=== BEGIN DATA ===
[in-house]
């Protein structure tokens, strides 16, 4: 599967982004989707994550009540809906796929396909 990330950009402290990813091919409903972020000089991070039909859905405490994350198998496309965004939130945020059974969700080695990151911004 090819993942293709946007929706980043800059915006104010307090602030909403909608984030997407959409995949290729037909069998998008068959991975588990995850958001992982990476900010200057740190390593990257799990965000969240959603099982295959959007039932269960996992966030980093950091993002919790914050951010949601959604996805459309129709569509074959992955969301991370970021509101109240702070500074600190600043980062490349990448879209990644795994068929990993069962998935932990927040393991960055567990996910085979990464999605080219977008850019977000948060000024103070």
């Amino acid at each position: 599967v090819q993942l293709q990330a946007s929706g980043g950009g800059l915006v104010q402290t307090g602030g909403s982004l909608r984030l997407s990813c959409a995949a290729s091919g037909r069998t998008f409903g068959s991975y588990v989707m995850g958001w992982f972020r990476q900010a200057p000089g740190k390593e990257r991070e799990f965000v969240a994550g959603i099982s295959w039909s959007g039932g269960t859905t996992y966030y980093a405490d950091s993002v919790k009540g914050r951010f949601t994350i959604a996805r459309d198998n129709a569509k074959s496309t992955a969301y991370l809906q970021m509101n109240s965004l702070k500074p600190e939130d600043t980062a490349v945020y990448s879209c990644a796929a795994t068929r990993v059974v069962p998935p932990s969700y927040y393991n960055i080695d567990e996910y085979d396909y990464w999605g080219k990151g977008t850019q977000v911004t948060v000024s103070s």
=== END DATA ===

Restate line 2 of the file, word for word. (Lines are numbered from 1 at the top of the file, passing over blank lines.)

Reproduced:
């Protein structure tokens, strides 16, 4: 599967982004989707994550009540809906796929396909 990330950009402290990813091919409903972020000089991070039909859905405490994350198998496309965004939130945020059974969700080695990151911004 090819993942293709946007929706980043800059915006104010307090602030909403909608984030997407959409995949290729037909069998998008068959991975588990995850958001992982990476900010200057740190390593990257799990965000969240959603099982295959959007039932269960996992966030980093950091993002919790914050951010949601959604996805459309129709569509074959992955969301991370970021509101109240702070500074600190600043980062490349990448879209990644795994068929990993069962998935932990927040393991960055567990996910085979990464999605080219977008850019977000948060000024103070």